From sub-sea pyramids to hexagonal clouds, scientists and conspiracy theorist alike have drummed up every imaginable scenario over the years to explain the mysterious disappearances in the Bermuda Triangle.
The region, which covers a patch of sea between Florida, Puerto Rico, and Bermuda, is thought to have claimed dozens of ships and planes in the last century alone, and hundreds of lives.
Now, a scientist in Australia has revealed what he says is the ‘simple’ explanation behind the phenomena – human error.
Dr Karl Kruszelnicki reiterated what many experts, including the US Coast Guard and the National Oceanic and Atmospheric Administration (NOAA), have insisted over the years.
Rather than being a region where supernatural or even unusual environmental forces may be at play, posing a threat to travelers, he says the Bermuda Triangle is unremarkable in the number of disappearances it’s seen.
‘According to Lloyds of London and the US coast guard, the number of planes that go missing in the Bermuda Triangle is the same as anywhere in the world on a percentage basis,’ Kruszelnicki told News.com.au.
‘It is close to the equator, near a wealthy part of the world, America, therefore you have a lot of traffic.’
Kruszelnicki points to a historic example – the disappearance of the five US TBM Avenger Torpedo Bombers from Flight 19 in 1945, followed by the subsequent disappearance of the seaplane that was sent out to find them.
No evidence of the wreckage or crew have ever been found.
But, despite claims that mysterious circumstances may have been behind this, and other disappearances, Kruszelnicki notes that the radio transcripts from that night show that multiple junior pilots recommended flying toward the west.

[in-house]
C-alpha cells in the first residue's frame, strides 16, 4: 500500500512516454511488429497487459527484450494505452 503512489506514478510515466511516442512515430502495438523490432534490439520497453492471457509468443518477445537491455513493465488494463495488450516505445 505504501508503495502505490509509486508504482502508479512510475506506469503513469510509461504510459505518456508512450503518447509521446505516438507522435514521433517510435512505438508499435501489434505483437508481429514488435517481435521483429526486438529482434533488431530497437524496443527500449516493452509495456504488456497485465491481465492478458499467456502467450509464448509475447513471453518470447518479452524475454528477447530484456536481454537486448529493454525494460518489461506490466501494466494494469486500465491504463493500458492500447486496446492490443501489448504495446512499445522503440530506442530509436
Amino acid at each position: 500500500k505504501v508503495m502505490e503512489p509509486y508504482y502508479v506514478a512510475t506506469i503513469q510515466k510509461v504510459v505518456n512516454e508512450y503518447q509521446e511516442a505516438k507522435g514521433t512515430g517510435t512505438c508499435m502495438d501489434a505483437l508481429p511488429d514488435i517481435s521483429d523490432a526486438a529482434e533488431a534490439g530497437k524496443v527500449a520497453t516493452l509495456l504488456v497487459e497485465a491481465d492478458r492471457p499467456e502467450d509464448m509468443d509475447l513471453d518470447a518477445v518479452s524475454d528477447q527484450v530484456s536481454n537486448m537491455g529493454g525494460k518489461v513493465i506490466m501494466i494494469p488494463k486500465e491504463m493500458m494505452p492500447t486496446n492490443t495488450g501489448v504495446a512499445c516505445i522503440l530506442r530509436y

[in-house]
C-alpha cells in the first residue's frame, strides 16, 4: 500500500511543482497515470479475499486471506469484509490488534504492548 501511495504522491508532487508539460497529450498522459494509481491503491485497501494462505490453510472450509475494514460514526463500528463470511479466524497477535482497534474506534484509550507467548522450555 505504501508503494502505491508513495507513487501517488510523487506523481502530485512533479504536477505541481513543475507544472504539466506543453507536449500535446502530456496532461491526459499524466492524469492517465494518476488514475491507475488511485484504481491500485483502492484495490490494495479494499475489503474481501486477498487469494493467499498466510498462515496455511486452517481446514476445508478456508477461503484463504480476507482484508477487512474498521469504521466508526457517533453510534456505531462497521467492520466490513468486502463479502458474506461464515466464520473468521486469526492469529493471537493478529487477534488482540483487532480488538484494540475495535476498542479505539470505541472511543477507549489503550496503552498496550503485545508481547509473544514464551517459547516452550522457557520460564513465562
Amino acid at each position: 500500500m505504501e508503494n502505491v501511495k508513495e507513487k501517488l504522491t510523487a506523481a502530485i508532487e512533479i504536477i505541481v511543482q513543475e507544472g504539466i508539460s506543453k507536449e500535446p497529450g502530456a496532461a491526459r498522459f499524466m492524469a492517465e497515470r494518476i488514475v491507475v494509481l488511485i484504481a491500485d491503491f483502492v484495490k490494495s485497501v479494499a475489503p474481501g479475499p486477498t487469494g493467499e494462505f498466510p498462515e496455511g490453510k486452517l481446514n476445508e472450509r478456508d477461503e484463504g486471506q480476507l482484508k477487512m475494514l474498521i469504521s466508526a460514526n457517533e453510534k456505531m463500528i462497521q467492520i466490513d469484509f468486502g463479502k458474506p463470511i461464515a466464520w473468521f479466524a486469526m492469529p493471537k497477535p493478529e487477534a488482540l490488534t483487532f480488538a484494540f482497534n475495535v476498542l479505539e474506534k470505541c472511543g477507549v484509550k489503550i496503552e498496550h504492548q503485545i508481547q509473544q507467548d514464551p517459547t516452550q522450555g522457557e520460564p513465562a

The pilot, Lieutenant Charles Taylor, instead flew east.
He also notes that the search plane did not go missing, it was actually ‘seen to blow up.’
‘There was one experienced guy, the rest were inexperienced,’ Kruszelnicki told News.com.au, suggesting the pilot was to blame.
‘It wasn’t fine weather, there were 15 meter waves.’
Taylor ‘arrived with a hangover, flew off without a watch, and had a history of getting lost and ditching his plane twice before,’ he said.
Over the years, scientists around the world have offered similar insight on the disappearances observed in the region, also known as the Devil’s Triangle.
The US Coast Guard even refers to it as a ‘mythical geographic area.’
‘The Coast Guard does not recognize the existence of the so-called Bermuda Triangle as a geographic area of specific hazard to ships or planes,’ according to the USCG website.
‘In a review of many aircraft and vessel losses in the area over the years, there has been nothing discovered that would indicate that casualties were the result of anything other than physical causes.
‘No extraordinary factors have ever been identified.’
Similarly, the NOAA says the phenomena in the Bermuda Triangle mirrors that in other parts of the world with the same degree of air and sea traffic.
‘The ocean has always been a mysterious place to humans, and when foul weather or poor navigation is involved, it can be a very deadly place,’ according to the NOAA.
‘This is true all over the world. There is no evidence that mysterious disappearances occur with any greater frequency in the Bermuda Triangle than in any other large, well-traveled area of the ocean.’